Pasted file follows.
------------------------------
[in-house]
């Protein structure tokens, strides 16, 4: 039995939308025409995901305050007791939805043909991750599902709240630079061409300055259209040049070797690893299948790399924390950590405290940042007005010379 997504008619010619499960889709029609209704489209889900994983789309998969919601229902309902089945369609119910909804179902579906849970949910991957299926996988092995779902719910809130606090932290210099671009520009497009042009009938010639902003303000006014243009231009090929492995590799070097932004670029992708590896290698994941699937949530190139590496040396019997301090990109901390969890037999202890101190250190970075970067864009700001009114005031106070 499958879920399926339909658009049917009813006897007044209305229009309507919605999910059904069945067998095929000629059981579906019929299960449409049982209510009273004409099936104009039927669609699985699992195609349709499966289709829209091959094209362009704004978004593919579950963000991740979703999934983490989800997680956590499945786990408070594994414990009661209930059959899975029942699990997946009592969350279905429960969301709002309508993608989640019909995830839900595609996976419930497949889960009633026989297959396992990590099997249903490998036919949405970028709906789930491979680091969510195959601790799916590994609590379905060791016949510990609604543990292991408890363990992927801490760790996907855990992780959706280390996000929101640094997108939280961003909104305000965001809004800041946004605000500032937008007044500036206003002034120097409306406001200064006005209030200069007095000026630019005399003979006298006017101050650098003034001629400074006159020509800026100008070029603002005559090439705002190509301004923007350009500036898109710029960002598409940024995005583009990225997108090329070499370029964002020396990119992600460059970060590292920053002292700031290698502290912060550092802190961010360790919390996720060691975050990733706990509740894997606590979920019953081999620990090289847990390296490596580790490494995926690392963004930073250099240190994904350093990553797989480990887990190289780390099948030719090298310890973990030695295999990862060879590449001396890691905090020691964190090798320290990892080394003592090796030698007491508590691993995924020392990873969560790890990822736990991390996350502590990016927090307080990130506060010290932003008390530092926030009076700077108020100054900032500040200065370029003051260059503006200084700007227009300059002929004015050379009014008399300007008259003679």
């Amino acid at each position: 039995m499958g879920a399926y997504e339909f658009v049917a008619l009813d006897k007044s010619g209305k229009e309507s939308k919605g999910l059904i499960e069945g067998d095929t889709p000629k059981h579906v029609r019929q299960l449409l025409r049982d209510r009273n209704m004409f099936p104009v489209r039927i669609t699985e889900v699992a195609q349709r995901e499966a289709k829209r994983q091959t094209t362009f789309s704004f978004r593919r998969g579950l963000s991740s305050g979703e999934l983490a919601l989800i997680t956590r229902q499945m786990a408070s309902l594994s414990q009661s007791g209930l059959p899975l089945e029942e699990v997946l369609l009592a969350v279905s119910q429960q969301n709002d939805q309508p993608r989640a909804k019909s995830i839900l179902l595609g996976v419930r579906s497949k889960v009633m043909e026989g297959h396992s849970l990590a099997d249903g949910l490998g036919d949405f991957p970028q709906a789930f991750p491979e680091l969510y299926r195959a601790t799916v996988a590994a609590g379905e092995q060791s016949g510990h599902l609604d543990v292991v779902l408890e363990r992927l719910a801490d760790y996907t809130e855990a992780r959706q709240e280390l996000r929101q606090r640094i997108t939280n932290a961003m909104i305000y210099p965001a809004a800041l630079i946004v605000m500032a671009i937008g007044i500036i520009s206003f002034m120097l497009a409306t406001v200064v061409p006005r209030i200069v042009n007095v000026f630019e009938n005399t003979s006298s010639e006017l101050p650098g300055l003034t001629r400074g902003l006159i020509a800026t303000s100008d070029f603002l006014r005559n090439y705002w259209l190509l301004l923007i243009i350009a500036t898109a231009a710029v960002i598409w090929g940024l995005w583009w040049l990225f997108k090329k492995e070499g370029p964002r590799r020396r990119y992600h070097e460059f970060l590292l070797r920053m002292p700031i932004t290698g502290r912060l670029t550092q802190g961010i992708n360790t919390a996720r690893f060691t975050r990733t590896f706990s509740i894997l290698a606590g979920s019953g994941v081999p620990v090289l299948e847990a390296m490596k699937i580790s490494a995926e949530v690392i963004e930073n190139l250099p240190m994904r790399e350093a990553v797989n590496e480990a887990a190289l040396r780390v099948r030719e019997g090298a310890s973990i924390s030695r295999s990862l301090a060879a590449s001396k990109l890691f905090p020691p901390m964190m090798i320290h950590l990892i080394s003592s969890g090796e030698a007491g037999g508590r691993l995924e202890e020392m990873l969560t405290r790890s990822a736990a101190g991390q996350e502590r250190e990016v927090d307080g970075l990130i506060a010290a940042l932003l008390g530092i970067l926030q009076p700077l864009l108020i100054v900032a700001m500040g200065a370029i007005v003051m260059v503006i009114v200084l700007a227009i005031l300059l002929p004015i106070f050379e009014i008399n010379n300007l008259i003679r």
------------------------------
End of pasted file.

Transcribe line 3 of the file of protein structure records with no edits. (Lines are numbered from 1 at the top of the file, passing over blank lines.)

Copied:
């Amino acid at each position: 039995m499958g879920a399926y997504e339909f658009v049917a008619l009813d006897k007044s010619g209305k229009e309507s939308k919605g999910l059904i499960e069945g067998d095929t889709p000629k059981h579906v029609r019929q299960l449409l025409r049982d209510r009273n209704m004409f099936p104009v489209r039927i669609t699985e889900v699992a195609q349709r995901e499966a289709k829209r994983q091959t094209t362009f789309s704004f978004r593919r998969g579950l963000s991740s305050g979703e999934l983490a919601l989800i997680t956590r229902q499945m786990a408070s309902l594994s414990q009661s007791g209930l059959p899975l089945e029942e699990v997946l369609l009592a969350v279905s119910q429960q969301n709002d939805q309508p993608r989640a909804k019909s995830i839900l179902l595609g996976v419930r579906s497949k889960v009633m043909e026989g297959h396992s849970l990590a099997d249903g949910l490998g036919d949405f991957p970028q709906a789930f991750p491979e680091l969510y299926r195959a601790t799916v996988a590994a609590g379905e092995q060791s016949g510990h599902l609604d543990v292991v779902l408890e363990r992927l719910a801490d760790y996907t809130e855990a992780r959706q709240e280390l996000r929101q606090r640094i997108t939280n932290a961003m909104i305000y210099p965001a809004a800041l630079i946004v605000m500032a671009i937008g007044i500036i520009s206003f002034m120097l497009a409306t406001v200064v061409p006005r209030i200069v042009n007095v000026f630019e009938n005399t003979s006298s010639e006017l101050p650098g300055l003034t001629r400074g902003l006159i020509a800026t303000s100008d070029f603002l006014r005559n090439y705002w259209l190509l301004l923007i243009i350009a500036t898109a231009a710029v960002i598409w090929g940024l995005w583009w040049l990225f997108k090329k492995e070499g370029p964002r590799r020396r990119y992600h070097e460059f970060l590292l070797r920053m002292p700031i932004t290698g502290r912060l670029t550092q802190g961010i992708n360790t919390a996720r690893f060691t975050r990733t590896f706990s509740i894997l290698a606590g979920s019953g994941v081999p620990v090289l299948e847990a390296m490596k699937i580790s490494a995926e949530v690392i963004e930073n190139l250099p240190m994904r790399e350093a990553v797989n590496e480990a887990a190289l040396r780390v099948r030719e019997g090298a310890s973990i924390s030695r295999s990862l301090a060879a590449s001396k990109l890691f905090p020691p901390m964190m090798i320290h950590l990892i080394s003592s969890g090796e030698a007491g037999g508590r691993l995924e202890e020392m990873l969560t405290r790890s990822a736990a101190g991390q996350e502590r250190e990016v927090d307080g970075l990130i506060a010290a940042l932003l008390g530092i970067l926030q009076p700077l864009l108020i100054v900032a700001m500040g200065a370029i007005v003051m260059v503006i009114v200084l700007a227009i005031l300059l002929p004015i106070f050379e009014i008399n010379n300007l008259i003679r």